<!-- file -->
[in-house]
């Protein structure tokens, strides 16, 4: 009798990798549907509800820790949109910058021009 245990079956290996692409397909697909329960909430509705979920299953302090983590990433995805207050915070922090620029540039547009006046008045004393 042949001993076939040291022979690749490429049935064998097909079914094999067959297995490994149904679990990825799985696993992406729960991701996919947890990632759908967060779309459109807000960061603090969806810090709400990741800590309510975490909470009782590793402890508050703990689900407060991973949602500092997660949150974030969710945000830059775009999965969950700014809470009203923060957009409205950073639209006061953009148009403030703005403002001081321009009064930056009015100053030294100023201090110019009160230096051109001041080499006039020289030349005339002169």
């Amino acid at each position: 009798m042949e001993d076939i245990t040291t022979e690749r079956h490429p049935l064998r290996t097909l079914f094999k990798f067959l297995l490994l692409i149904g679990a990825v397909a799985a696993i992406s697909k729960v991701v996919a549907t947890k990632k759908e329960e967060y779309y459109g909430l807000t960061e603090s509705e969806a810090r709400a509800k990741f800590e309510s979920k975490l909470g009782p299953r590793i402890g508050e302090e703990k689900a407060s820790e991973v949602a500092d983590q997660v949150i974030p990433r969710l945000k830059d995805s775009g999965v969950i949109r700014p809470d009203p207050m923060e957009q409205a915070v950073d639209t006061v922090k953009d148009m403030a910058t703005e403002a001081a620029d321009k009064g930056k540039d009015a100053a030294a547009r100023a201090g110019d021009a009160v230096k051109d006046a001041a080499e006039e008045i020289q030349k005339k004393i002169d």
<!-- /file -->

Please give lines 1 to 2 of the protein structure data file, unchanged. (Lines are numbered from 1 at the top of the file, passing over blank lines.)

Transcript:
[in-house]
């Protein structure tokens, strides 16, 4: 009798990798549907509800820790949109910058021009 245990079956290996692409397909697909329960909430509705979920299953302090983590990433995805207050915070922090620029540039547009006046008045004393 042949001993076939040291022979690749490429049935064998097909079914094999067959297995490994149904679990990825799985696993992406729960991701996919947890990632759908967060779309459109807000960061603090969806810090709400990741800590309510975490909470009782590793402890508050703990689900407060991973949602500092997660949150974030969710945000830059775009999965969950700014809470009203923060957009409205950073639209006061953009148009403030703005403002001081321009009064930056009015100053030294100023201090110019009160230096051109001041080499006039020289030349005339002169």